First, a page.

Embracing a Challenger Brand Strategy

Never heard of the Challenger Brand Strategy? No problem.

There's a good chance you haven't heard of the challenger brand strategy, but I'm positive you've seen it at work. Time for a quick test to see which of these brands you recognize:

  • Pepsi (instead of Coke)
  • Ben & Jerry's (instead of Haagen-Daz)
  • Apple (instead of Microsoft)

It's hard to believe it, but Pepsi, Ben & Jerry's and Apple were, at one point, the little guys. They were the David to the Goliaths of Coke, Haagen-Daz and Microsoft.

Today you might think about these folks:

  • Airbnb
  • Allbirds
  • Warby Parker

What is the challenger brand strategy?

What you notice from the Airbnb, Allbirds and Warby Parker examples is that they have more in common than just being the little guy. Like the Challenger Project is says below, they want to push the boundaries of “business as usual” – in the favor of the customer.

They want to change the game. They have aspirations. Big ones.

According to The Challenger Project, these brands are “less about business enmity, and more about an often mission-driven desire to progress the category in some way in the customer’s favour.” (emphasis mine)

The Challenger Brand Strategy in WordPress

I'm going to start with a personal example.

When I joined Liquid Web (four years ago), there were already a lot of managed WordPress companies. How do you compete when there is already a market leader.

The challenger brand strategy presumed you're NOT the market leader.

But it also requires that you're telling a different story. One that suggests things could be better. And when it came to WordPress hosting, when you asked, what does “managed” mean – you heard the same things from everyone.

But did customers love the answer? We didn't think so.

Imagine getting an email telling you a plugin had been corrupted. The email would tell you to update it if you were using it. That's “managed?” Who would know if you're using better than your host?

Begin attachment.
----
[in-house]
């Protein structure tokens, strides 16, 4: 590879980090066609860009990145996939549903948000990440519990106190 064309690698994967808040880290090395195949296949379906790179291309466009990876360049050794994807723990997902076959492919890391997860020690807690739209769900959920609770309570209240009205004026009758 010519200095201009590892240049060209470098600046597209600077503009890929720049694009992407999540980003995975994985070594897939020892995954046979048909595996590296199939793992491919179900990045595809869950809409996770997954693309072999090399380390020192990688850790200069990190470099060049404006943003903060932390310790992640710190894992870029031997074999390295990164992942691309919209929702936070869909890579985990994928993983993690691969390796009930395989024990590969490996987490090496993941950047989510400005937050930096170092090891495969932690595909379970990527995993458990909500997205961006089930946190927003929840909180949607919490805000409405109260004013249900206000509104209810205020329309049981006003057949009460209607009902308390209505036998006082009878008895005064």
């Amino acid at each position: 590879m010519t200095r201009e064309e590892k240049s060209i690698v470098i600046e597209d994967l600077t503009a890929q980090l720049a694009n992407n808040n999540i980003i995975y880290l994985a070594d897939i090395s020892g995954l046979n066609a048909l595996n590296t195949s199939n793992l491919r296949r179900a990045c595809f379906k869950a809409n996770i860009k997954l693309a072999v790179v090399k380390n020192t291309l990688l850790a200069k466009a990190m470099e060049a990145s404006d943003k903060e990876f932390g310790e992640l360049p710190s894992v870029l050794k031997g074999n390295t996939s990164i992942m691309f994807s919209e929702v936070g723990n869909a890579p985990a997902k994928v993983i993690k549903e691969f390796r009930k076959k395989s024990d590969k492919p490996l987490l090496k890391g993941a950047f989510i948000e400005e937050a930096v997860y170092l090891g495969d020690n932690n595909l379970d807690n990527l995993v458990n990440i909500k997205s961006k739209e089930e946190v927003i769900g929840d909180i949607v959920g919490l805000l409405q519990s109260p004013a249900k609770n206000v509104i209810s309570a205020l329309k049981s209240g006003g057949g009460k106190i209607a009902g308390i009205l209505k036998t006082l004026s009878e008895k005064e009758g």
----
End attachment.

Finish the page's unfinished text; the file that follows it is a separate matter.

So we went to work, creating something different.

  • No overage fees.
  • Plugin updates with visual comparison so that an update didn't break your site.
  • Automatic security updates when the plugins you use need it
  • Image compression included for everyone.
  • No reliance on cache as a way to speed up sites.

Four years later, we continue to see triple digit growth – even as the market leaders continue to grow. They don't have to lose for us to win.

Building a challenger brand is about culture

In How to Win as a Challenger Brand, Kleber says,

With compelling storytelling, out-of-the-box-thinking, innovative market strategies, these challengers boldly nibble at the market share of industry giants, often achieving great success.

Kleber and Associates

Compelling storytelling. Out of the box thinking. Innovative market strategies. The only thing I would add is a culture that galvanizes its teams around these items as their rallying cry.

I once worked with a boutique digital agency that was losing business to a much larger agency. With one little tweak, they started winning a good share of the pitches they made.

The tweak? They would say, “We can start as early as next week.”

They knew for certain that their competitor was scheduling projects out a few months. And that one little tweak was just the start, as they started embracing all the different ways they could tell their own story – without ever mentioning a competitor – and leaving land mines in their wake.

Every win pushed them further to think about how they could change how they worked, to make things better for the customer.